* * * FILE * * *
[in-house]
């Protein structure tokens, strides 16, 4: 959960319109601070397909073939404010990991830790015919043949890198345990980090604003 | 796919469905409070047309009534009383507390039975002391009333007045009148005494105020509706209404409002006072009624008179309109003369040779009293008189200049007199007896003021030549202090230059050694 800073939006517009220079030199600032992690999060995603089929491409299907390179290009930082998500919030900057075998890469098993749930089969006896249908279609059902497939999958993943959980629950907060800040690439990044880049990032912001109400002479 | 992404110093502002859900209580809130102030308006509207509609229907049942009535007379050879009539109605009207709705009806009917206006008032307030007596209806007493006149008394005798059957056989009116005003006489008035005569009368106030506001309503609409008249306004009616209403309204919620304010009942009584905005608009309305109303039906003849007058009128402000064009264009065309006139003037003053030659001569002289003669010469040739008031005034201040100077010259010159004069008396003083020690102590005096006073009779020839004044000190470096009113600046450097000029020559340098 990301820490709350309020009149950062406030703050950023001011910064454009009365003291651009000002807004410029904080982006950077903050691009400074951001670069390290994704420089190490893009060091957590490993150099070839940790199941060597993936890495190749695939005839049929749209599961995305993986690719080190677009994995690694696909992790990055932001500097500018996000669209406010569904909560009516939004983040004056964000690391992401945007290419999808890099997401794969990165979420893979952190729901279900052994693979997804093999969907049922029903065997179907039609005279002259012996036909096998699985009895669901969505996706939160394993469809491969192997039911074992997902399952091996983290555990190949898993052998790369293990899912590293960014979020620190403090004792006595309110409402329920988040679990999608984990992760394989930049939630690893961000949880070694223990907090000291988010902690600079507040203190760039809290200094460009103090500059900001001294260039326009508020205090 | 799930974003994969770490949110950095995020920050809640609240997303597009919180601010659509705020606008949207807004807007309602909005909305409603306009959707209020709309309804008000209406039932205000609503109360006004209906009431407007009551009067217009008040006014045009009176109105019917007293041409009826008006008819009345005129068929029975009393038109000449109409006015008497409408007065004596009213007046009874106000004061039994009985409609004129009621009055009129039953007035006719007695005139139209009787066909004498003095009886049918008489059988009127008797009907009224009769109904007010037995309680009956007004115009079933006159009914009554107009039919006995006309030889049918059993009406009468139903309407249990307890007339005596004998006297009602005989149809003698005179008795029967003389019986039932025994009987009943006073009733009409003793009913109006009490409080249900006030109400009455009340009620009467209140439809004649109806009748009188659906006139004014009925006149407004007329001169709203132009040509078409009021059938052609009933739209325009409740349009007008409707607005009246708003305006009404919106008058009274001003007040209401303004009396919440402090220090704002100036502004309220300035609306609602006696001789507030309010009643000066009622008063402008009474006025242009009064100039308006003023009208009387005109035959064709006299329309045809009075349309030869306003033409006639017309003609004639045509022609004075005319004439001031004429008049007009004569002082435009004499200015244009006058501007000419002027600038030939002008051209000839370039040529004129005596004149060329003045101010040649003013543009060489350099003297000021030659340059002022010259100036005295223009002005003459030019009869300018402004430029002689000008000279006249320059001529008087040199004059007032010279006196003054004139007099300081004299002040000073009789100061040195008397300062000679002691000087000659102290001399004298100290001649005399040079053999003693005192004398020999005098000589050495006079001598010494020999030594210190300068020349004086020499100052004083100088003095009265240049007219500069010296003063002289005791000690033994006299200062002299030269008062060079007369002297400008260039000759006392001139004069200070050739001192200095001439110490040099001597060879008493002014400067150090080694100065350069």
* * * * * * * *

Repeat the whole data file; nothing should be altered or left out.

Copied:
[in-house]
């Protein structure tokens, strides 16, 4: 959960319109601070397909073939404010990991830790015919043949890198345990980090604003 | 796919469905409070047309009534009383507390039975002391009333007045009148005494105020509706209404409002006072009624008179309109003369040779009293008189200049007199007896003021030549202090230059050694 800073939006517009220079030199600032992690999060995603089929491409299907390179290009930082998500919030900057075998890469098993749930089969006896249908279609059902497939999958993943959980629950907060800040690439990044880049990032912001109400002479 | 992404110093502002859900209580809130102030308006509207509609229907049942009535007379050879009539109605009207709705009806009917206006008032307030007596209806007493006149008394005798059957056989009116005003006489008035005569009368106030506001309503609409008249306004009616209403309204919620304010009942009584905005608009309305109303039906003849007058009128402000064009264009065309006139003037003053030659001569002289003669010469040739008031005034201040100077010259010159004069008396003083020690102590005096006073009779020839004044000190470096009113600046450097000029020559340098 990301820490709350309020009149950062406030703050950023001011910064454009009365003291651009000002807004410029904080982006950077903050691009400074951001670069390290994704420089190490893009060091957590490993150099070839940790199941060597993936890495190749695939005839049929749209599961995305993986690719080190677009994995690694696909992790990055932001500097500018996000669209406010569904909560009516939004983040004056964000690391992401945007290419999808890099997401794969990165979420893979952190729901279900052994693979997804093999969907049922029903065997179907039609005279002259012996036909096998699985009895669901969505996706939160394993469809491969192997039911074992997902399952091996983290555990190949898993052998790369293990899912590293960014979020620190403090004792006595309110409402329920988040679990999608984990992760394989930049939630690893961000949880070694223990907090000291988010902690600079507040203190760039809290200094460009103090500059900001001294260039326009508020205090 | 799930974003994969770490949110950095995020920050809640609240997303597009919180601010659509705020606008949207807004807007309602909005909305409603306009959707209020709309309804008000209406039932205000609503109360006004209906009431407007009551009067217009008040006014045009009176109105019917007293041409009826008006008819009345005129068929029975009393038109000449109409006015008497409408007065004596009213007046009874106000004061039994009985409609004129009621009055009129039953007035006719007695005139139209009787066909004498003095009886049918008489059988009127008797009907009224009769109904007010037995309680009956007004115009079933006159009914009554107009039919006995006309030889049918059993009406009468139903309407249990307890007339005596004998006297009602005989149809003698005179008795029967003389019986039932025994009987009943006073009733009409003793009913109006009490409080249900006030109400009455009340009620009467209140439809004649109806009748009188659906006139004014009925006149407004007329001169709203132009040509078409009021059938052609009933739209325009409740349009007008409707607005009246708003305006009404919106008058009274001003007040209401303004009396919440402090220090704002100036502004309220300035609306609602006696001789507030309010009643000066009622008063402008009474006025242009009064100039308006003023009208009387005109035959064709006299329309045809009075349309030869306003033409006639017309003609004639045509022609004075005319004439001031004429008049007009004569002082435009004499200015244009006058501007000419002027600038030939002008051209000839370039040529004129005596004149060329003045101010040649003013543009060489350099003297000021030659340059002022010259100036005295223009002005003459030019009869300018402004430029002689000008000279006249320059001529008087040199004059007032010279006196003054004139007099300081004299002040000073009789100061040195008397300062000679002691000087000659102290001399004298100290001649005399040079053999003693005192004398020999005098000589050495006079001598010494020999030594210190300068020349004086020499100052004083100088003095009265240049007219500069010296003063002289005791000690033994006299200062002299030269008062060079007369002297400008260039000759006392001139004069200070050739001192200095001439110490040099001597060879008493002014400067150090080694100065350069």